The Top Food sources High in L-ascorbic acid — and Why the Supplement Is So Basic

The Hungarian organic chemist Albert Szent-Györgyi found L-ascorbic acid during the 1930s — many years after multiple million mariners passed on from a grim illness they probably might have fought off with additional products of the soil on board transport. According to the American Chemical Society, that disease was scurvy, and it was unknown for centuries that a lack of vitamin C, or ascorbic acid, was to blame. Vitamin C can be found in sufficient amounts in the majority of produce to prevent such severe deficiencies.

What’s the significance of vitamin C? According to Marisa Moore, RDN, an Atlanta-based nutritionist, the vitamin is essential for the maintenance of tissues, the health of bones, and the protection of cells and blood vessels from damage.

She asserts, “Vitamin C is a nutrient that we need for so many processes in the body.” Additionally, it is one of those vital vitamins that our bodies are unable to produce.

According to the National Institutes of Health (NIH) Office of Dietary Supplements, vitamin C can help the body absorb iron, support the immune system, and help regenerate cells due to its potent antioxidant properties. Other benefits of vitamin C that have been touted include lowering the risk of heart disease, protecting against eye diseases like macular degeneration, and improving memory in conditions like dementia.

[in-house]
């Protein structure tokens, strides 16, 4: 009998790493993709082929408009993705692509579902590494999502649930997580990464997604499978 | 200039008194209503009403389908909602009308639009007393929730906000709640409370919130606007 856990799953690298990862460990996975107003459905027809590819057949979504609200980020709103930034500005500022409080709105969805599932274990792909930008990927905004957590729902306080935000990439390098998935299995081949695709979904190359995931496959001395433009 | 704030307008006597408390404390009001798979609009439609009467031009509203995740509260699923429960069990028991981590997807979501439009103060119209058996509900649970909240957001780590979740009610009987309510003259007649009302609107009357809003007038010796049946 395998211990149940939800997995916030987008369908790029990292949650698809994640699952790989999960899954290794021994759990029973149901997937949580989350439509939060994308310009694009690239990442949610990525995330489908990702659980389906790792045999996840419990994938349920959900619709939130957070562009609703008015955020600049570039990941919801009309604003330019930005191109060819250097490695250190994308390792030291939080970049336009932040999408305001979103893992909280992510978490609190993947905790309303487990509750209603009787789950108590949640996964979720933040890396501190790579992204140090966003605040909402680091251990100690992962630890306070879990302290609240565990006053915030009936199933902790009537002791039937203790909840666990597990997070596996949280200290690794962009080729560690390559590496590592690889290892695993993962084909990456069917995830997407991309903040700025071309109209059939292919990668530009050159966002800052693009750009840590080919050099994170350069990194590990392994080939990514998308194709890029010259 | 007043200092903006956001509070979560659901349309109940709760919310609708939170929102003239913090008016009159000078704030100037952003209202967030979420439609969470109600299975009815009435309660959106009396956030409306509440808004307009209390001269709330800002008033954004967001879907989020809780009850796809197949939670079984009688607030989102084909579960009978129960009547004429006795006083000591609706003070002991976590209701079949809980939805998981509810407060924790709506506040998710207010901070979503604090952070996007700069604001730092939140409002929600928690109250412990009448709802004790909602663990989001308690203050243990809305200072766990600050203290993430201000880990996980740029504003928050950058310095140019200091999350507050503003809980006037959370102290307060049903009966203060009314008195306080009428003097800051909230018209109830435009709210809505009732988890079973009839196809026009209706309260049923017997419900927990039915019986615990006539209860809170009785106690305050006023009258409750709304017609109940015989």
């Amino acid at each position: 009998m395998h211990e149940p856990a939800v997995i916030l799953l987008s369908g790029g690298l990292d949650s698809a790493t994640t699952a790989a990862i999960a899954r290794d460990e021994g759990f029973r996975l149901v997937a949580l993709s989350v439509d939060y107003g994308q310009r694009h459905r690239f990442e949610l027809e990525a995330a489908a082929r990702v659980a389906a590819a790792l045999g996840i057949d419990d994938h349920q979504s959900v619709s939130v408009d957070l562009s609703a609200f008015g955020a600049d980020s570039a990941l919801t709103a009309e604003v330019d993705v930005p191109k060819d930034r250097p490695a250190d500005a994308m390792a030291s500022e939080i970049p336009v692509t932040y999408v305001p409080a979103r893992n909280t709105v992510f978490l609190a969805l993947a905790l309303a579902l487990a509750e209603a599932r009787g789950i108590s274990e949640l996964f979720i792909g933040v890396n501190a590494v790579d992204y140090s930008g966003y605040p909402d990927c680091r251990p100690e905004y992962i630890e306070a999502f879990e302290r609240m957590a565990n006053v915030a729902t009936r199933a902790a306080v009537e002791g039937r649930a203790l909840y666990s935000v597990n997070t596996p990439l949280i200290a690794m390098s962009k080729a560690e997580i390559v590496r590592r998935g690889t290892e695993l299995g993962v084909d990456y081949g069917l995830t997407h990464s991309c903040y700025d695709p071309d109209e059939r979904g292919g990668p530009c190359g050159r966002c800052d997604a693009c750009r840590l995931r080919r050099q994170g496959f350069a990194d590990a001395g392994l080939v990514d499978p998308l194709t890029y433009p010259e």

Your body literally crumbles without vitamin C. According to the Science History Institute, when vitamin C deficiency was more common, it caused gum bleeding and tooth loss. Internal hemorrhaging could even cause death as a result of the deficiency. Ships were stocked with limes when doctors discovered that citrus fruits helped prevent scurvy. ( This is how sailors were referred to as “limey” in the past.)

You can definitely relax — your possibilities getting scurvy today are probably nothing. It’s something that, at least in developed nations, we don’t really think about because so many of the foods we eat every day contain vitamin C. There are also numerous vitamin C-containing multivitamins and supplements, but Moore suggests getting nutrients from whole foods. Dietary supplements are not regulated by the Food and Drug Administration (FDA), and the FDA states that they are distinct from drugs in that they are not “intended to treat, diagnose, prevent, or cure diseases.”



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